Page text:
UNEP’s Energy Branch • Not being a financial institution, UNEP works in non-competitive ways with banking community leaders • Mission: To help overcome market barriers and increase investment flows to renewable energy and energy efficiency technologies • Turning the finance sector into an ally promoting clean energy: • Supporting decision making, both amongst governments and financiers, helping to get policies enacted, financial strategies formed and new financial instruments launched • Financial support mechanisms used to reduce the front-end barriers that hinder the development of solar market • Approaches for softening loan financing: Interest rate reductions, green mortgages, guarantee facilities.
Lessons learned • Technologies available: market uptake slow • Markets scale up quickly once banks start to lend • Banks need help to get started • Assessing technologies • Marketing new loans • Kick-startingdemand • Lending gives feedback signal that technology is mature • Policy makers take a technology more seriously once banks lend • Increasingly requested to replicate type of project • Photovoltaic Loan Facility in India (Energy globe awarded in 2007) • MEDREP - Mediterranean Renewable Energy Programme • BALREP – The Balkan Renewable Energy Programme (for SWH) • GEF Solar Water Heating (SWH) Global Initiative
Assessing cutting-edge knowledge Financially supported among others by
Global life cycle innovation network Mission:To bring science-basedlife cycle approaches into practice worldwide Financially supported among others by
A Practical Approach for Developing Economies • Redesign and Benchmarking methodologies • Combining Life Cycle approaches, the Cleaner Production (CP) and product innovation interventions • Guidance to companies or those who work with them to pursue internal D4S efforts (via the supply chain or single operation context) • Focus on incremental improvements rather than deep innovation • Available in English, Spanish, Vietnamese • Applied at national level in Vietnam, further to testing in Morocco and Costa Rica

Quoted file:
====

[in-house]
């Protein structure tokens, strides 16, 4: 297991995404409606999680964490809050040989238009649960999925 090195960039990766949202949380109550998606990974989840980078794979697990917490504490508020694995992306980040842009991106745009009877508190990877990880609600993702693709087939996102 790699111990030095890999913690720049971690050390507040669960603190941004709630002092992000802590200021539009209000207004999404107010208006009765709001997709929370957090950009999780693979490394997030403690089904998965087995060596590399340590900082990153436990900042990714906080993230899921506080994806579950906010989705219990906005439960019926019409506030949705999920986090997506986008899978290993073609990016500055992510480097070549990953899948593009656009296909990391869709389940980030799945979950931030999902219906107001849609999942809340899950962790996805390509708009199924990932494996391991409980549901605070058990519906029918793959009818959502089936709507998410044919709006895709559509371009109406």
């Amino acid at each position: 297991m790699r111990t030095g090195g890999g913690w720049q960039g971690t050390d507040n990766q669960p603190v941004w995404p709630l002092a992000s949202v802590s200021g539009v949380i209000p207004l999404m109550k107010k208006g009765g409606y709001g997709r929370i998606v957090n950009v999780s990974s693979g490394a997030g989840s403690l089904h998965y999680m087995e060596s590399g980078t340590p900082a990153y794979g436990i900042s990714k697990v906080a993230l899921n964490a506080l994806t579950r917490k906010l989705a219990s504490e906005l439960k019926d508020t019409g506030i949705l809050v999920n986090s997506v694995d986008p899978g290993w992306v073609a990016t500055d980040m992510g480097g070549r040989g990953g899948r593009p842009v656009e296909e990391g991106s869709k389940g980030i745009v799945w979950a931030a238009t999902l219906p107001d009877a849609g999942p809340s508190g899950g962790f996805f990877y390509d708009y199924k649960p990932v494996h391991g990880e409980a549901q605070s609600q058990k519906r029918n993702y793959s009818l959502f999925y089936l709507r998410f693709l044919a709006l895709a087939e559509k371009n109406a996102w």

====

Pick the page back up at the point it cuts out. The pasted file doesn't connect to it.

Experiences from demonstration projects A promising combination between “traditional” CP (developed by UNIDO/UNEP), which in Vietnam is more focused on process, with D4S approach (developed by UNEP and partners), which focuses on sustainable products Coaching and experience sharing are critical at key stages of the projectsuch product selection Marketing component needed Bottom-up approach and step-by-step methodology for SMEs Build capacity in NCPC to evaluate product market; supply chain points of intervention, support local and international experts
EC funded Project on Sustainable Innovation Preparation of Industrial Sector Studies: • Recycling – from E-Waste to Resources • Critical metals for future sustainable technologies and their recycling potential • Technology Transfer for reducing the carbon footprint – example of cleaner technologies for food processing • Review of Bioenergy Life-Cycles- Results of Sensitivity Analysis for Biofuel GHG Emissions • Study on global flow of metals • Decoupling economic growth from resource use and environmental impact Studies were identified by UNEP, EC, Sustainable Innovation Group and/ or Resource Panel membersto support the work of the International Panel for Sustainable Resource Management.
Recycling – from E-wasteto Resources • Setting the scene for capacity building and technology transfer by bringing eco-innovative responses to the needs in developing countries in the area of Resource Efficiency • Focus on e-waste recycling technologies, including a range of metals, (ferrous and non-ferrous metals) and other materials • Analysis of barriers for uptake of relevant technologies fore-waste recycling sector in selected developing countries • Application of the Technology Transfer Frameworkin order to foster the transfer of innovative technologiesin the e-waste recycling sector; • Identification of centres of excellence in emerging economies relevant for e-waste recycling technologies • Under finalisation to become UNEP/ UNU joint publication
Thank You! For more information about UNEP’s work on Sustainable Innovation: Guido Sonnemann Programme Officer for Innovation and Life Cycle Management Sustainable Consumption and Production Branch Division of Technology, Industry & Economics United Nations Environment Programme 15 rue Milan 75441 Paris Cedex 09, France Tel: +33 1 4437 1450 Fax: +33 1 4437 1474 E-mail: email@example.com http://www.unep.fr/scp